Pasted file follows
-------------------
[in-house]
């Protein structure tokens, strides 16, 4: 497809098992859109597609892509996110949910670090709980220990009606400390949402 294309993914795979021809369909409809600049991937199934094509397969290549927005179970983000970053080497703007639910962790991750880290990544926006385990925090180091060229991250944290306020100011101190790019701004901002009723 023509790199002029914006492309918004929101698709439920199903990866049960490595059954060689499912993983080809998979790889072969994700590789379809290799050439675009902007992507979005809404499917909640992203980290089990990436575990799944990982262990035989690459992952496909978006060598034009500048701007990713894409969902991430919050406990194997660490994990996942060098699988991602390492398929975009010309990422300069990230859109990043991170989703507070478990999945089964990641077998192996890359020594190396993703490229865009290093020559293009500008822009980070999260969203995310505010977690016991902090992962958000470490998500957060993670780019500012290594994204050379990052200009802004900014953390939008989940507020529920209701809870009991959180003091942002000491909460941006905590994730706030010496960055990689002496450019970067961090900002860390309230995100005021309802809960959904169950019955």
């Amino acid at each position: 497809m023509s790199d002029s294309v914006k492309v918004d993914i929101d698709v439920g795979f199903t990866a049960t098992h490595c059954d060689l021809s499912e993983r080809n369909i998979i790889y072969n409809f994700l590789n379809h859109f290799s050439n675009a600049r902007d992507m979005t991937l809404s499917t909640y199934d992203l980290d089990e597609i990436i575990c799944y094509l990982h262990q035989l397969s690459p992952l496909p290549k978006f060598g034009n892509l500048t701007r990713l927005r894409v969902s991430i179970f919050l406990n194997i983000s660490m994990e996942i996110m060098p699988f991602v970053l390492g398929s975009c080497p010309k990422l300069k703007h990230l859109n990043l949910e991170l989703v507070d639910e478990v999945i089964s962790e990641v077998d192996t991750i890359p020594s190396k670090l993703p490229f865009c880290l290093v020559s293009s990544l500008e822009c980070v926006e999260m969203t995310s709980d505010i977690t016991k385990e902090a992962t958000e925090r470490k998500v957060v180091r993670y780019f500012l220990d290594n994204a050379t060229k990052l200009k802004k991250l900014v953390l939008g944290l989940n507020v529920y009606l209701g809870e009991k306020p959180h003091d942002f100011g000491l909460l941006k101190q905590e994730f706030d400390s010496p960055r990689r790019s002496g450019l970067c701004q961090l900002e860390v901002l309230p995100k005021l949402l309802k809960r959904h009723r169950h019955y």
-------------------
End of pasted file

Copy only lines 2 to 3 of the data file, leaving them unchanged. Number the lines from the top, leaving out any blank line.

């Protein structure tokens, strides 16, 4: 497809098992859109597609892509996110949910670090709980220990009606400390949402 294309993914795979021809369909409809600049991937199934094509397969290549927005179970983000970053080497703007639910962790991750880290990544926006385990925090180091060229991250944290306020100011101190790019701004901002009723 023509790199002029914006492309918004929101698709439920199903990866049960490595059954060689499912993983080809998979790889072969994700590789379809290799050439675009902007992507979005809404499917909640992203980290089990990436575990799944990982262990035989690459992952496909978006060598034009500048701007990713894409969902991430919050406990194997660490994990996942060098699988991602390492398929975009010309990422300069990230859109990043991170989703507070478990999945089964990641077998192996890359020594190396993703490229865009290093020559293009500008822009980070999260969203995310505010977690016991902090992962958000470490998500957060993670780019500012290594994204050379990052200009802004900014953390939008989940507020529920209701809870009991959180003091942002000491909460941006905590994730706030010496960055990689002496450019970067961090900002860390309230995100005021309802809960959904169950019955």
């Amino acid at each position: 497809m023509s790199d002029s294309v914006k492309v918004d993914i929101d698709v439920g795979f199903t990866a049960t098992h490595c059954d060689l021809s499912e993983r080809n369909i998979i790889y072969n409809f994700l590789n379809h859109f290799s050439n675009a600049r902007d992507m979005t991937l809404s499917t909640y199934d992203l980290d089990e597609i990436i575990c799944y094509l990982h262990q035989l397969s690459p992952l496909p290549k978006f060598g034009n892509l500048t701007r990713l927005r894409v969902s991430i179970f919050l406990n194997i983000s660490m994990e996942i996110m060098p699988f991602v970053l390492g398929s975009c080497p010309k990422l300069k703007h990230l859109n990043l949910e991170l989703v507070d639910e478990v999945i089964s962790e990641v077998d192996t991750i890359p020594s190396k670090l993703p490229f865009c880290l290093v020559s293009s990544l500008e822009c980070v926006e999260m969203t995310s709980d505010i977690t016991k385990e902090a992962t958000e925090r470490k998500v957060v180091r993670y780019f500012l220990d290594n994204a050379t060229k990052l200009k802004k991250l900014v953390l939008g944290l989940n507020v529920y009606l209701g809870e009991k306020p959180h003091d942002f100011g000491l909460l941006k101190q905590e994730f706030d400390s010496p960055r990689r790019s002496g450019l970067c701004q961090l900002e860390v901002l309230p995100k005021l949402l309802k809960r959904h009723r169950h019955y």